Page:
Daandorgal

Ayaawo maa e nder daandorgal

Ko yimre burnde weldé e jime

Kono heño hoto momtaadé

Ko no woni battidudo mbodo yidimaa

Turn
Translated into Fulani by Gaye Seyni
Ayaawo maa e nder daandorgal  Ko yimre burnde weldé e jime  Kono heño hoto momtaadé  Ko no woni battidudo mbodo yidimaaTurn
Original version
The mirror

Fulbe language

Peul (Fulani, Fula, Fulbe, Fulfude, Pulaar, Peulh) from Mauritania, the Senegambian language of Fulani and Toutcouleurs. The vehicular language of this fulani poem, which is for her, is spoken in many African countries, it is also called peulh and fula. The Fulani is divided into many dialects, many of which are still little known. One distinguishes a Western group and an oriental group; One of the striking features of the distinction between the two groups is the morphene of formation of the infinitive "de" at west and "go" at east. Fulani is a language of nominal classes. We observe a regular alternation of the initial consonant in singular and plural; Combined with class suffixes, this trait often gives very different words in singular and plural. The lexicon has made numerous borrowings from Arabic, and in the languages in contact: Mandingo and Ouolof for the dialects of the West, Kanouri and Hausa for those of the East. Mauritania stretches between Sahara and the Atlantic Ocean. If the Arabic hassanya remains the most spoken language 66%, the foulani comes second with 6.4%.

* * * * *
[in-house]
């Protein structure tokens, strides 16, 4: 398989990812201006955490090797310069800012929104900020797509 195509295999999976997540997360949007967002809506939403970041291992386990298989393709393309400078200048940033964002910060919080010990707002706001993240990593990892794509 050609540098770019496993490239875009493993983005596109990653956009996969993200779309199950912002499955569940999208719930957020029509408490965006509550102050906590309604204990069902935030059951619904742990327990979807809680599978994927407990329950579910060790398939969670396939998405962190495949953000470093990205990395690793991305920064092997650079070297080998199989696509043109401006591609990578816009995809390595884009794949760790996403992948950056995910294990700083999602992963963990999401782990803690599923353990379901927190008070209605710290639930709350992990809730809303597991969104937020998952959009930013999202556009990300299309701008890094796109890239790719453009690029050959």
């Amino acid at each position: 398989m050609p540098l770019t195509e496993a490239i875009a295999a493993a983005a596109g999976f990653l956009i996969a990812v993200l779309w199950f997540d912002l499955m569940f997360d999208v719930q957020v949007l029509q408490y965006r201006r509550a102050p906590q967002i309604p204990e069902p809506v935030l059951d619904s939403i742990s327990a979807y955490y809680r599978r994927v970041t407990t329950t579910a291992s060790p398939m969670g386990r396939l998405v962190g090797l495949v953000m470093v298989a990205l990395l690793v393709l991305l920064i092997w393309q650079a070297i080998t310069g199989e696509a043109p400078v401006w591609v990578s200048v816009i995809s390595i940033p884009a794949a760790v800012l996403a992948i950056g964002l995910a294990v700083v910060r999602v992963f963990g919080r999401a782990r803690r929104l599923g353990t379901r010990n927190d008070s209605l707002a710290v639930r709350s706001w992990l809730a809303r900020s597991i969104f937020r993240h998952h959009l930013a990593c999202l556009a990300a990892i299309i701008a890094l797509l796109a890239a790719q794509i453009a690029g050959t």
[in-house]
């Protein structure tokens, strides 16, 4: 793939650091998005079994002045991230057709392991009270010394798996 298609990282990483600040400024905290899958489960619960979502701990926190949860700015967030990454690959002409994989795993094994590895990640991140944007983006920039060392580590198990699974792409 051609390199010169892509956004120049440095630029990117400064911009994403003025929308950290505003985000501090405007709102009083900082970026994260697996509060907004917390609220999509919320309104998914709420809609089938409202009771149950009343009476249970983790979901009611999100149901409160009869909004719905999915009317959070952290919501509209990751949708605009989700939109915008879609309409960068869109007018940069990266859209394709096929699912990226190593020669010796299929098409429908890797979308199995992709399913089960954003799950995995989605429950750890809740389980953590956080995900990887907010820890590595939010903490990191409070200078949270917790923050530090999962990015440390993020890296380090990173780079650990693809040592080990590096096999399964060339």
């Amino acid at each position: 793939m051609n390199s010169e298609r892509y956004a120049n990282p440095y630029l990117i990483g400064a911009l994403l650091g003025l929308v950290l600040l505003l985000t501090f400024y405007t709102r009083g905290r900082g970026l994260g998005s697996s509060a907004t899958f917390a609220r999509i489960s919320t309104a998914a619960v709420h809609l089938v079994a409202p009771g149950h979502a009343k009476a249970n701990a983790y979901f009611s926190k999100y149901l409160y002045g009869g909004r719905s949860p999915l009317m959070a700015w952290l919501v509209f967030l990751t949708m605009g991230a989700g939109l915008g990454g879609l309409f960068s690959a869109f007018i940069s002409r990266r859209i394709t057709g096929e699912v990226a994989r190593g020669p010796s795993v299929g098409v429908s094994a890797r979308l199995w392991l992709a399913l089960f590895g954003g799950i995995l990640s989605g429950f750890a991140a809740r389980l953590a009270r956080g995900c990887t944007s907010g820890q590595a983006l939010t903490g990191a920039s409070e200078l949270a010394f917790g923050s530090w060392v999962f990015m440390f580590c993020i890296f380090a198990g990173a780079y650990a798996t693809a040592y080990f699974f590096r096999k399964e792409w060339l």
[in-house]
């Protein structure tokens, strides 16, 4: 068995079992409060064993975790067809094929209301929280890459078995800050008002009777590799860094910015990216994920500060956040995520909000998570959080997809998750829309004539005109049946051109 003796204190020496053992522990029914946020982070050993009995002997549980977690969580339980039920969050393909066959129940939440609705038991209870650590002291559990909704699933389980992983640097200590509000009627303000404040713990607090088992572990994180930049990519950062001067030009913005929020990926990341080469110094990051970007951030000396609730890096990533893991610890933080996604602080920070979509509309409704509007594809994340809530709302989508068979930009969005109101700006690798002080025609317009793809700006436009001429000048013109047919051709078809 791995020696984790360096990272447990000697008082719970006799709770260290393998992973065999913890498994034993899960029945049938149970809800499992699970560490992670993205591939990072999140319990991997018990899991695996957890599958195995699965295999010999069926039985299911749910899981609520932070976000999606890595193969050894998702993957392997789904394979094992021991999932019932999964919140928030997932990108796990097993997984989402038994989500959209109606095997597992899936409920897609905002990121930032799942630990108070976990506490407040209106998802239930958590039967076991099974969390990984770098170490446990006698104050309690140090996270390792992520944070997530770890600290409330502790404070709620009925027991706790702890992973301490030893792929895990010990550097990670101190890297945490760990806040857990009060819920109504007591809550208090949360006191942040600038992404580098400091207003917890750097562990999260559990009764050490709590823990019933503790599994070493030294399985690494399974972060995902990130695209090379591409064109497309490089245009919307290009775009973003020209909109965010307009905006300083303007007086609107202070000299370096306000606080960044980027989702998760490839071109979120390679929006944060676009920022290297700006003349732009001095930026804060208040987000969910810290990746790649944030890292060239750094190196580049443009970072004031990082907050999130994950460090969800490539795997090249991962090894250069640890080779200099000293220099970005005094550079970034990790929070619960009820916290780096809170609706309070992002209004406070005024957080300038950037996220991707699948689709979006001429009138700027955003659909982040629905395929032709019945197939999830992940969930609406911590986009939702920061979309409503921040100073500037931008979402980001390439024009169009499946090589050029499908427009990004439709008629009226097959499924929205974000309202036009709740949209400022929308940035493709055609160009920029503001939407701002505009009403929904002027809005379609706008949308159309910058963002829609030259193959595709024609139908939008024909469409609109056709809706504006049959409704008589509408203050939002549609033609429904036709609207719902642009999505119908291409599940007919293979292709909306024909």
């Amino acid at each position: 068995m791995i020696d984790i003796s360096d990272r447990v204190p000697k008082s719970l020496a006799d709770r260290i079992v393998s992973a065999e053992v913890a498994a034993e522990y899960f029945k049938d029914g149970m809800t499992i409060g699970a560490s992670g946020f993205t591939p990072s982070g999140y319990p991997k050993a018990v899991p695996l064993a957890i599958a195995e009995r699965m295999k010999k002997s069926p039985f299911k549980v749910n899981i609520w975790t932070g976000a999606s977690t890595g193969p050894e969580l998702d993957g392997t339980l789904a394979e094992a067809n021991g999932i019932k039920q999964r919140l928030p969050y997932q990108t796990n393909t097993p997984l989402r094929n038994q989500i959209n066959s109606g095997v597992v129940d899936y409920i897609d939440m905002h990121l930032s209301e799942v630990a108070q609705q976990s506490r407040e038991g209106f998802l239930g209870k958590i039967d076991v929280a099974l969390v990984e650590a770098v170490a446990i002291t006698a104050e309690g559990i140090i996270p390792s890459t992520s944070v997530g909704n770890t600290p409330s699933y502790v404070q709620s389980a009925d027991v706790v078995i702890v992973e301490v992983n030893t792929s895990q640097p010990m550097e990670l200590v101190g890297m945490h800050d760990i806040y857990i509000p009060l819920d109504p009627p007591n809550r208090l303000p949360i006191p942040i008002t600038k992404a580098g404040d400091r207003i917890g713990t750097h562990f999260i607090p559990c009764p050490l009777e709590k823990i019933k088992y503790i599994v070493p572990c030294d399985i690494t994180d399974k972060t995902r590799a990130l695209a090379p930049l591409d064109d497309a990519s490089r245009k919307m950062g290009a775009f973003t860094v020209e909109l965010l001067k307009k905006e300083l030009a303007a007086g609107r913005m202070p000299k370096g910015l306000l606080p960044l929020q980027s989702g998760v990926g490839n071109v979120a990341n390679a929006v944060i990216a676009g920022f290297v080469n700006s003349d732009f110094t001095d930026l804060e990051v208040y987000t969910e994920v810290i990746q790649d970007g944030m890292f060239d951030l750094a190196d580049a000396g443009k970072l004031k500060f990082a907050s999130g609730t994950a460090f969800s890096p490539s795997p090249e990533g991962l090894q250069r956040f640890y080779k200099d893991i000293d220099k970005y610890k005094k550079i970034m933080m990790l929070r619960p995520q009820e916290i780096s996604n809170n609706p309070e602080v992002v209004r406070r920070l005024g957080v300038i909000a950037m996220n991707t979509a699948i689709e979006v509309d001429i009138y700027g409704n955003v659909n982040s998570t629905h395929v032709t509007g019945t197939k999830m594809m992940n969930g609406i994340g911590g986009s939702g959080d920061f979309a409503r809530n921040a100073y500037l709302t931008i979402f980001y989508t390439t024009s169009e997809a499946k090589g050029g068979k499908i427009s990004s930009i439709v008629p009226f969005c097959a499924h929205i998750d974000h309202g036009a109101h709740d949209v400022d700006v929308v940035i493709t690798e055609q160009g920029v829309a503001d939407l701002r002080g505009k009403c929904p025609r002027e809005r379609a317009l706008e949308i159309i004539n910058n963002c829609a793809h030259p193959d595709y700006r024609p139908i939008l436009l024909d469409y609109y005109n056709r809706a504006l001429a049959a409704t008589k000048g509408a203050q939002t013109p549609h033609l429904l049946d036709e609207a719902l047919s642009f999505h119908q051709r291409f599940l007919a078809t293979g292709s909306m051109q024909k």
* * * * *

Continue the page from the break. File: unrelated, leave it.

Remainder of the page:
Peuls and Pulaar

Nearly 30 million Peuls (Foulanis, Foulbés) express themselves in the agglutinating language of these nomads and semi-nomads. Fulani are nomadic cattle-herding people, which are thought to be of great antiquity. Their ultimate origin is a source of much speculation. Some think that they came from Nil valley to Mauritania by the Sahara which was still luxuriant. Later, some will have migrate to found Kolianke kingdom in Guinea, and still later, so others will have travelled until Nigeria Mali and Cameroon. Maritania is between Sahara and Atlantic Ocean.
Other Senegambian language
Wolof poem
Home page - African poetry
La Glace Copyright © http://love.poem.free.fr